If I could start queuing for the film now, I probably would. But given that its release date is in July, I’d probably do well to anticipate from afar.
arlier this week, the teaser trailer for Greta Gerwig’s Barbie movie landed online, and it’s every bit as sugary, sickly pink and high octane as you might expect. The trailer features a landscape of little girls playing with their baby dolls.
A huge Barbie, evidently played with saccharine relish by Margot Robbie, looms on the landscape, wearing the exact striped swimsuit that the original Barbie wore for her launch year in 1959.
The little girls suddenly ditch their outdated dolls, mesmerised by the lithe and lissom ‘woman’ doll. This tallies a bit with the real-life history of the doll, incidentally.
Its creator Ruth Handler noticed that her son had more toy options to play with than her daughter, who was left to entertain herself with baby dolls.
The release of the film next year is likely to spark a slew of think pieces about Barbie’s cultural influence and legacy. As a babylady doll with almost inhuman bodily proportions — legs til next Friday, a thigh gap, the waist dimensions of a breadstick — and a neat line in sexy outfits, Barbie’s influence on impressionable young girls has long been raked over.
But the thing is, Barbie was created to unbridle the imaginations of little girls. She offered a version of life to girls that had nothing to do with mothering or homemaking.
With her myriad careers, multiple houses, squad of friends and every accoutrement a high-flying metropolitan girl could ask for, Barbie was probably a better role model than she was given credit for. I was a happy convert from the age of seven, thanks to an aunt who delighted in buying them for me — in a twist that would entertain Handler, my poor brothers had to make do with sweets.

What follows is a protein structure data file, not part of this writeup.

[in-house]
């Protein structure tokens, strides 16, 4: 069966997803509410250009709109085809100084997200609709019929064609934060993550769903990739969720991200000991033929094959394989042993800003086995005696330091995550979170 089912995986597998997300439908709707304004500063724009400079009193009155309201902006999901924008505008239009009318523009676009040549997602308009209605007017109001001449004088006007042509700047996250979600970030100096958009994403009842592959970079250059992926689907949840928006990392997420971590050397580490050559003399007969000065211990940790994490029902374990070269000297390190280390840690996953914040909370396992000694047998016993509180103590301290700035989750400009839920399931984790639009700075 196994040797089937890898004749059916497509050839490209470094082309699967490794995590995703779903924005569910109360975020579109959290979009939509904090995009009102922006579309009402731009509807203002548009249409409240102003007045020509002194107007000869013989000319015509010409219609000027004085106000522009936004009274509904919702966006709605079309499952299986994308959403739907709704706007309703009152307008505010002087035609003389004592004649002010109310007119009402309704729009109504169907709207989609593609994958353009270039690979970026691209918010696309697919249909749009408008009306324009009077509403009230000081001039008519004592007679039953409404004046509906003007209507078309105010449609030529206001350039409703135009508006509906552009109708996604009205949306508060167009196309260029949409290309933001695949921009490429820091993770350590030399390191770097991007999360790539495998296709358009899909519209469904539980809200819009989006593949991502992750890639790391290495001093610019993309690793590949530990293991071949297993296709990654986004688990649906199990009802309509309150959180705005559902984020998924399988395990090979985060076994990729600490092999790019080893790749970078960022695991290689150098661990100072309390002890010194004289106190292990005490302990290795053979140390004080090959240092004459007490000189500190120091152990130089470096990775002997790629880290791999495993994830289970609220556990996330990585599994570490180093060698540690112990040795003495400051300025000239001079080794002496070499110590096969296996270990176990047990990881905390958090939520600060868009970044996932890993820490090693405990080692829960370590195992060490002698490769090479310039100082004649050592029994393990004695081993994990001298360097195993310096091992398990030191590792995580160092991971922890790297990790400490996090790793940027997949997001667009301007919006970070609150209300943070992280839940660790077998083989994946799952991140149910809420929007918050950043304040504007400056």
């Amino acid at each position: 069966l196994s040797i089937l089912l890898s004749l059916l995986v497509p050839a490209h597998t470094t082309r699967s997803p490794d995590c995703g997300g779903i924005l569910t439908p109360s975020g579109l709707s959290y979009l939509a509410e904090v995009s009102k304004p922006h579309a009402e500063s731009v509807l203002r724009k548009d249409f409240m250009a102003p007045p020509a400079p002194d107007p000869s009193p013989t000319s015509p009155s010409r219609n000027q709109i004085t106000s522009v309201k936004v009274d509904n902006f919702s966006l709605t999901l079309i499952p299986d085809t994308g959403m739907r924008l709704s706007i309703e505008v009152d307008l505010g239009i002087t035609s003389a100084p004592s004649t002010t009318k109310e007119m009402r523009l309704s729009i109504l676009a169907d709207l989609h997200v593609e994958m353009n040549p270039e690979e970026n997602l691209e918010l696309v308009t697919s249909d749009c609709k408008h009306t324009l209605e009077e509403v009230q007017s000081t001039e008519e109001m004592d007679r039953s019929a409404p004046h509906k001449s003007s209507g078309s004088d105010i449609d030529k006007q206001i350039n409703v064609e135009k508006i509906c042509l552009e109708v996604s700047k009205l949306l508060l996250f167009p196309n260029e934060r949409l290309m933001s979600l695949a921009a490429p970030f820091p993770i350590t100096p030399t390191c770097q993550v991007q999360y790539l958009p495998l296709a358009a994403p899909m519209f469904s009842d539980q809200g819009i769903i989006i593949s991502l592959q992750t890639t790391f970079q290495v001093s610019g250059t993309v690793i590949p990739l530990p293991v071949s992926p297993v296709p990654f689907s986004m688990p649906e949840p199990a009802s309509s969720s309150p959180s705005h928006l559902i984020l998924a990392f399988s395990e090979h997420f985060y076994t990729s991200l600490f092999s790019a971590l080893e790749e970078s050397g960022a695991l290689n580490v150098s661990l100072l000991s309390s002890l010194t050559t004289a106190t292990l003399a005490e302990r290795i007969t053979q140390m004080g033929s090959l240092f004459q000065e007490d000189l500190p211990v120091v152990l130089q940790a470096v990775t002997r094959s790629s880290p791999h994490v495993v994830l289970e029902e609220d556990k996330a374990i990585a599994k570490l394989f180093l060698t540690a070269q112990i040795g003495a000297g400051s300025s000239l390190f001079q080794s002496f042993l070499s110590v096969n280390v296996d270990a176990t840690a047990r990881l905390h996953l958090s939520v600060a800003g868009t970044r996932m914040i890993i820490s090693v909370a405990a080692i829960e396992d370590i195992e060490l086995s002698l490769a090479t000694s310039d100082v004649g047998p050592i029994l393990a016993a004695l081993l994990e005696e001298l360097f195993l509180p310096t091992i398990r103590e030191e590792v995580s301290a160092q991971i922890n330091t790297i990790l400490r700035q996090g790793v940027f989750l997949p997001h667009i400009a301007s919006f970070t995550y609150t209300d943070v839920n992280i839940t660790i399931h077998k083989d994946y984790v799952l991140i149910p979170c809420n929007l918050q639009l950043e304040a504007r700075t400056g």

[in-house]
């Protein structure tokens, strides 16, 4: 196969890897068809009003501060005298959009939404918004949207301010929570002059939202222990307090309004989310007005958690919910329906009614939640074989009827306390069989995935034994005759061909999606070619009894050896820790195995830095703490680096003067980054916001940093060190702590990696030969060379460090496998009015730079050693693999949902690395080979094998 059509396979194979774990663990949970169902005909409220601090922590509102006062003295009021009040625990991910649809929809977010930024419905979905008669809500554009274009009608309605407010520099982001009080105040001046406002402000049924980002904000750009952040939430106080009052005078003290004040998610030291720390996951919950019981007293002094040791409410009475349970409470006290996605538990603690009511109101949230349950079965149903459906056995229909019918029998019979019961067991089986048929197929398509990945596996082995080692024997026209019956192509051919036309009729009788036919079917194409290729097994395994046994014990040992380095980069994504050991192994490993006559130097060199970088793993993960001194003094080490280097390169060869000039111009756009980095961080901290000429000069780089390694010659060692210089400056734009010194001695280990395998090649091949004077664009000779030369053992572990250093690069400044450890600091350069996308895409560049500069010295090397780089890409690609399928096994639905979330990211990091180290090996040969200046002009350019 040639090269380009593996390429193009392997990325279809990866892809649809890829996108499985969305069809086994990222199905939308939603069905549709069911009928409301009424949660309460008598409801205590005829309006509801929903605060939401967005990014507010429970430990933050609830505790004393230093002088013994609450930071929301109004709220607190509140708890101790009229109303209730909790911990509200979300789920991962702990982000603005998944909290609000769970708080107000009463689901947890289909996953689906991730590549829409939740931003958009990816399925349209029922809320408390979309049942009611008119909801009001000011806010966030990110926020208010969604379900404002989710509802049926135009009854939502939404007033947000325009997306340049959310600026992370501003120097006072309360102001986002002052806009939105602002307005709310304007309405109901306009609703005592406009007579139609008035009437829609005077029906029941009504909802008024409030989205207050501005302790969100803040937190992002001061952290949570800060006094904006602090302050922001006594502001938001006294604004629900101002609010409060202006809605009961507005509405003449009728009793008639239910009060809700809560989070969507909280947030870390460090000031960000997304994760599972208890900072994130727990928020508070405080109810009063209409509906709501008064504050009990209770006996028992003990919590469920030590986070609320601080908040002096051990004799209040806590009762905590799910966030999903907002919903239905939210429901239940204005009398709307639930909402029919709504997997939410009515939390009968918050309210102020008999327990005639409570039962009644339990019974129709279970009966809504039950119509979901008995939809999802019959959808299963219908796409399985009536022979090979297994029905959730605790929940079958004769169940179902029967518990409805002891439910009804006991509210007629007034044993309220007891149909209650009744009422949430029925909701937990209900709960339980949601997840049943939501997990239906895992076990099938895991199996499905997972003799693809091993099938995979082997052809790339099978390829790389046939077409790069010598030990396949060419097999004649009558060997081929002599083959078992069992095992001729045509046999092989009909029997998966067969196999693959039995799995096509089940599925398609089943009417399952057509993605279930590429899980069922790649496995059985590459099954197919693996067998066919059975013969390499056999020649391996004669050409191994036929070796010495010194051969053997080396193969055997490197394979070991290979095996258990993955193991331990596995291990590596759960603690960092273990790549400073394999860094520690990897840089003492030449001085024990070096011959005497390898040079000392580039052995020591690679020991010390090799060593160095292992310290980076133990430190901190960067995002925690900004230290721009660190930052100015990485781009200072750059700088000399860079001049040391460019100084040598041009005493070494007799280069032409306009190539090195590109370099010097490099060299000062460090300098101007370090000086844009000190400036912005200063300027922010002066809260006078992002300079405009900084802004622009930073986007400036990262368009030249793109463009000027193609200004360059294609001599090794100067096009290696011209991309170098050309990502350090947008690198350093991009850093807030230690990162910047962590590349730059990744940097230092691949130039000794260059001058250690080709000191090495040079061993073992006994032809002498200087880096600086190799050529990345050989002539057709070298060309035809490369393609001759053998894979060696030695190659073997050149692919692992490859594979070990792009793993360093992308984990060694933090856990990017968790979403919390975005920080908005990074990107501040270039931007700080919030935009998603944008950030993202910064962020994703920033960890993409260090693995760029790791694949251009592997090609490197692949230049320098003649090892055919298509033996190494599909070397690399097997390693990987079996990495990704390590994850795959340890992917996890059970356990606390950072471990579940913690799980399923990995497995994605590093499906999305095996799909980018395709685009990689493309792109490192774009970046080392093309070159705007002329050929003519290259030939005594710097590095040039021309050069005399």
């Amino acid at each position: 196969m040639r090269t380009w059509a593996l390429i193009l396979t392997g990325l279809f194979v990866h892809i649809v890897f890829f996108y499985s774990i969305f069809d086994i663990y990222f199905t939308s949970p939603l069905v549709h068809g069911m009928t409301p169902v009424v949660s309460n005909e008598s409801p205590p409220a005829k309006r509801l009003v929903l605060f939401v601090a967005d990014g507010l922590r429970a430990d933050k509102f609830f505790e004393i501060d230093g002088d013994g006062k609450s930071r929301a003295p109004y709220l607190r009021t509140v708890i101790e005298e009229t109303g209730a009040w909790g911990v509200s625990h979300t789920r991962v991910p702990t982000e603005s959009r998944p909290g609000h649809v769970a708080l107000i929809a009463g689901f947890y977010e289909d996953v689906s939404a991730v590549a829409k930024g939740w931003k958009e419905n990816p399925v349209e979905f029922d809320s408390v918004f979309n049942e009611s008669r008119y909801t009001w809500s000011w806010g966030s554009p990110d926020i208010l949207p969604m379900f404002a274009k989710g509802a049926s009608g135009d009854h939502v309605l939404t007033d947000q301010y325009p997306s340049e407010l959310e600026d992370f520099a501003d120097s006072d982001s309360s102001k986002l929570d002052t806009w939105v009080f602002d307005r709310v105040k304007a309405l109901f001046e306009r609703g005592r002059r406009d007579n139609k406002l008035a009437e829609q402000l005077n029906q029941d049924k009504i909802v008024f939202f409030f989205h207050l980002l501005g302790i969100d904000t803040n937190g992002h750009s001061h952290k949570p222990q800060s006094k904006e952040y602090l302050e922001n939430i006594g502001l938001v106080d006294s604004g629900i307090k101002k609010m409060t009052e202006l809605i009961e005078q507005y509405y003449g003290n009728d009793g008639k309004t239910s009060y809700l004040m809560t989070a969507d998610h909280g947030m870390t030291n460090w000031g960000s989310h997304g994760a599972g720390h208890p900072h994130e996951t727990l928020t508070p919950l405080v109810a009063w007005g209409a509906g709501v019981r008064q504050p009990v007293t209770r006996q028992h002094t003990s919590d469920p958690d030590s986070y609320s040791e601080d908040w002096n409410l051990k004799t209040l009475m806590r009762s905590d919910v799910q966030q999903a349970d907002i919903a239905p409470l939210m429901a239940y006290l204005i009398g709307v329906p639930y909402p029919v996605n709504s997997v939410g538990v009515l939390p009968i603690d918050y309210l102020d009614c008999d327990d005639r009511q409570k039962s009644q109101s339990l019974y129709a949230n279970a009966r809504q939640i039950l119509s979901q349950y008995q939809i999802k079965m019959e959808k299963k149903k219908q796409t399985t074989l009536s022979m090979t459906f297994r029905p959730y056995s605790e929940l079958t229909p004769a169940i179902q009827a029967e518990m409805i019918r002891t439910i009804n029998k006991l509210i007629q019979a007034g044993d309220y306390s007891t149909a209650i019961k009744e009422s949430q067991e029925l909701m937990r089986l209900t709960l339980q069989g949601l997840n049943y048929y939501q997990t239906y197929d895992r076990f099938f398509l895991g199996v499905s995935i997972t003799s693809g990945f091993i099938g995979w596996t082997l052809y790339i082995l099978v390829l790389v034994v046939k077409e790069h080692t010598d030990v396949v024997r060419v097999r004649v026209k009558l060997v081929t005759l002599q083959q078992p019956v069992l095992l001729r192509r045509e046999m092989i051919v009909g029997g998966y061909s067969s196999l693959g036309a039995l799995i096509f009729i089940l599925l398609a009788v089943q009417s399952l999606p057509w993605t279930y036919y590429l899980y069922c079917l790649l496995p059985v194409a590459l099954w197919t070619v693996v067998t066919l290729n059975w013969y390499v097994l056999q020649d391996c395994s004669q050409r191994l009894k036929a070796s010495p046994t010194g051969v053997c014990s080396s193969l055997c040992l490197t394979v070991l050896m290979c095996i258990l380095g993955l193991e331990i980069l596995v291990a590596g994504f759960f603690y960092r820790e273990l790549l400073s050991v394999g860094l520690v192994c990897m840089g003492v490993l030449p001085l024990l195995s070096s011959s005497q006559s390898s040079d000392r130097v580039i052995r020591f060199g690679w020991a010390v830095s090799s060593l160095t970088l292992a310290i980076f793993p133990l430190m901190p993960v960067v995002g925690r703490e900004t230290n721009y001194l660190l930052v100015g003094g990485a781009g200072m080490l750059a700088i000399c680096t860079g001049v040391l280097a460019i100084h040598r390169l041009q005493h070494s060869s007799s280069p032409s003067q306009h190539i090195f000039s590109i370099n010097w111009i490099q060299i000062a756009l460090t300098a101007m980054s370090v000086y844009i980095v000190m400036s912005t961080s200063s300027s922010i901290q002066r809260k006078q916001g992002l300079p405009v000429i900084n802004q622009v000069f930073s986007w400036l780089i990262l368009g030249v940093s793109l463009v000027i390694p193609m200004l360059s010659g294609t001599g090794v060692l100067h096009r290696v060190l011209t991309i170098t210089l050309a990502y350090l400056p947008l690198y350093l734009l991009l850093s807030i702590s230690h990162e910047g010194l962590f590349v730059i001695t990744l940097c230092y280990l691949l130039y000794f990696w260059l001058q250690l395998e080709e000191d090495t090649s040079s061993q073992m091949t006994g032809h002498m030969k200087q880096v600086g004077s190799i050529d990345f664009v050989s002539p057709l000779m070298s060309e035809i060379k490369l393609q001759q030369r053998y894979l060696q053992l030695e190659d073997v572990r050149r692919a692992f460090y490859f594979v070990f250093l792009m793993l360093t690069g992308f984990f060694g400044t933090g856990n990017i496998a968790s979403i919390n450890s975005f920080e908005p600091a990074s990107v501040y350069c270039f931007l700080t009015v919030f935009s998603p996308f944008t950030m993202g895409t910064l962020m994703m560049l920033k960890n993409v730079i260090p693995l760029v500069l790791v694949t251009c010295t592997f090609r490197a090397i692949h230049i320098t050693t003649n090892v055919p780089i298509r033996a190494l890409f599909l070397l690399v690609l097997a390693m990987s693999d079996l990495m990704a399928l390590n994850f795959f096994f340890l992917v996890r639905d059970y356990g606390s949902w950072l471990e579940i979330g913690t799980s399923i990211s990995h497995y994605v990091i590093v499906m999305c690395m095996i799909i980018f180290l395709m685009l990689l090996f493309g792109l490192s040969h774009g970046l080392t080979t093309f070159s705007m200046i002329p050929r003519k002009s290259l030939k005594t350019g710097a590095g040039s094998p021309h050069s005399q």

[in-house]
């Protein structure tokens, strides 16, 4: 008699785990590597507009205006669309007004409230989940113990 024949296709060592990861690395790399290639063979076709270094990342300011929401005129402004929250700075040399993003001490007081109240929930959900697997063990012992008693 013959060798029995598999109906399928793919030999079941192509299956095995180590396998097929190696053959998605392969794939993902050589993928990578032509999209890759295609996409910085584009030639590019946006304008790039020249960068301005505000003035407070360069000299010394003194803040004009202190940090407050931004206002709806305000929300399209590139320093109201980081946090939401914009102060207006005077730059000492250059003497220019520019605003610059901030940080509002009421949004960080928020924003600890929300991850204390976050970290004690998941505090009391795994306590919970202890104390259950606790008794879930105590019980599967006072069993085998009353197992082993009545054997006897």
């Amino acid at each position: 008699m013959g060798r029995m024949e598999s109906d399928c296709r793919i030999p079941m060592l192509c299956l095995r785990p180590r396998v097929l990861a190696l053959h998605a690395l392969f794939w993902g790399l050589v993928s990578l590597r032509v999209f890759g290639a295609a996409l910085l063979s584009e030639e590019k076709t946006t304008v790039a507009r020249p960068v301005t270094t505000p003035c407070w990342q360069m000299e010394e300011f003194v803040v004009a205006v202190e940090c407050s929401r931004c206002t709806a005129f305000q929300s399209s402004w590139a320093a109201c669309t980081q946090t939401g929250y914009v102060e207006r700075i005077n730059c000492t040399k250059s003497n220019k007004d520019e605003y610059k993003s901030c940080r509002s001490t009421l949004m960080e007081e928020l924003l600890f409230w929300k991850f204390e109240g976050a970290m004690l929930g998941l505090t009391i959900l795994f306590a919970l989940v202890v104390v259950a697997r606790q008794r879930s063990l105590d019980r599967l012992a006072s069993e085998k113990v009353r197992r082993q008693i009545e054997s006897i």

I fashioned a house for them out of two wardrobe drawers, and spent many of my childhood afternoons creating outrageous storylines for Barbie, Ken and Barbie’s half-dozen sisters.
My imagination was limitless and my ‘storylines’ got pretty racy. To me, it was a safe way to explore feelings around careers, relationships and family. Far from teaching me about what ‘skinny’ meant, Barbie was a blank canvas, on to which I could project anything I wanted.
It’s true, Barbie has had a tumultuous history for a 63-year-old. In the early 1990s, a new talking Barbie said four phrases chosen at random from 270 expressions. Among them were: “Want to go shopping?” and “Math class is hard!”
A decade later, sales took a nosedive thanks to competition from similarly glam dolls like Bratz. More recently, Barbie’s makers have changed tack and gone into image rehabilitation mode, and now Barbie’s tagline is: ‘You can be anything.’
Now the Barbie range has four different body types and nine different skin tones. This year, the first transgender Barbie was launched, modelled after Laverne Cox.
Clearly, something is going right. Mattel recorded profits of $903m in 2021 versus $123m the previous year, a 19pc increase from 2020.